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I have a Delphi application similar to Taskbar Shuffle that includes a hook dll.

EDIT: This hook DLL communicates with the main app by sending windows messages.

I want to add support to XP and Vista x64 and my initial idea was to convert the dll to 64-bit (compiling it with FreePascal) but keep the application 32-bit for now (Delphi).

Is it possible for a 32-bit application to access a 64-bit dll?

EDIT2: I'm loading the dll via LoadLibrary so I guess I'm stuck since a 32-bit process won't be able to load a 64-bit dll, according with what I read on the link pointed by Lars Truijens on one of the answers below.

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up vote 5 down vote accepted

No. You'll have to compile two versions: 64-bit and 32-bit.

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Even if the hook dll only task is to communicate with the main app to send windows messages? – smartins Dec 4 '08 at 8:33
    
Not, the 32bit dll gets loaded in the 64bit process or the other way around. If that not is the case, then there is no problem. – Lars Truijens Dec 4 '08 at 9:56
    
Wrong answer. This is now possible, if you create a background 64 bit process. :) – Arnaud Bouchez May 27 '11 at 6:33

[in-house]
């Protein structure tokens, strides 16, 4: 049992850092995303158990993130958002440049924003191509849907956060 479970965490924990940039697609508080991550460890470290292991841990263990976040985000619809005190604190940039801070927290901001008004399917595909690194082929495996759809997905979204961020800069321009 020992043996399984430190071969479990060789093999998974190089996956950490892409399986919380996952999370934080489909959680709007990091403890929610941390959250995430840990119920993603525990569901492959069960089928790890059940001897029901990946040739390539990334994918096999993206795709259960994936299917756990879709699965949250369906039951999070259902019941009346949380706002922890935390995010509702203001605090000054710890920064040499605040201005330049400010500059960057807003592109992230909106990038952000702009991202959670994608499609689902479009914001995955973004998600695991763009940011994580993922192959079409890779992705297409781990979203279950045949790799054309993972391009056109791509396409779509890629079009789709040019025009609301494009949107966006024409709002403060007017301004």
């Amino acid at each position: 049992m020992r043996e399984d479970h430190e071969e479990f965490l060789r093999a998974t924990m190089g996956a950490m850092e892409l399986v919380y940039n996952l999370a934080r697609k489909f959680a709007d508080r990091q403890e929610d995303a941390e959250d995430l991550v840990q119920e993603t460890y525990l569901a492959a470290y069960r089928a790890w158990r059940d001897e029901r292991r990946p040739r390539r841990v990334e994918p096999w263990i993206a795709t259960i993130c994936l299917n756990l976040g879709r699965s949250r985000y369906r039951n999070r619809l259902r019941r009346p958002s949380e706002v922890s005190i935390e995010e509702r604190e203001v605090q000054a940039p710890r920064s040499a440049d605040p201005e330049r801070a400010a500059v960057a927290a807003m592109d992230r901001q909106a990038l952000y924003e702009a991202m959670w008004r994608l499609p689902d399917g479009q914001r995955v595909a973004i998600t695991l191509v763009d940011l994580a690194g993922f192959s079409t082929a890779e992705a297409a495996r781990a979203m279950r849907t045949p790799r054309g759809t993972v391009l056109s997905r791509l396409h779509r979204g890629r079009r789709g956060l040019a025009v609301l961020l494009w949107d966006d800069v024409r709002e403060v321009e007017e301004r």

So in other words: if you have a 64-bit process, you can access a 64-bit DLL. Kinda defeats the point, no? – Jeff Hubbard May 29 '11 at 20:35

As long as the 64-bit DLL is being loaded by a separate 64-bit process, and all communication between 32-bit process and 64-bit DLL is via loose-coupled IPC-like mechanisms that the OS can marshall, then yes you can do that.

I've done something similar. A 32-bit application needed a custom Print Spooler add-in implemented in a DLL. The app and the spooler add-in communicated via IPC mechanisms (a fancy way of saying temporary files, in this case).

On 64-bit systems everything about the 32-bit application worked fine except that the Print Spooler refused to load the add-in DLL, because the Print Spooler was of course a 64-bit process.

The solution was as simple as rebuilding only the Spooler add-in in 64-bit. No need to change the entire 32-bit app.

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I'm loading the dll via LoadLibrary so I guess I'm stuck since a 32-bit process won't be able to load a 64-bit dll, according with what I read on the link pointed by Lars Truijens. – smartins Dec 4 '08 at 10:59

I just found out this solution, from CodeCentral: http://cc.embarcadero.com/Author/802978

It allows to call any 64 bit library from 32 bit code.

It's a complex solution, running an asm-written 64 bit executable in the background, then communicating with it using memory mapped files and windows GDI messages to launch some 64 bit functions from a 32 bit Delphi process.

There is a sample which is able to load any 64 bit library, then call any function of this library, from a 32 bit executable.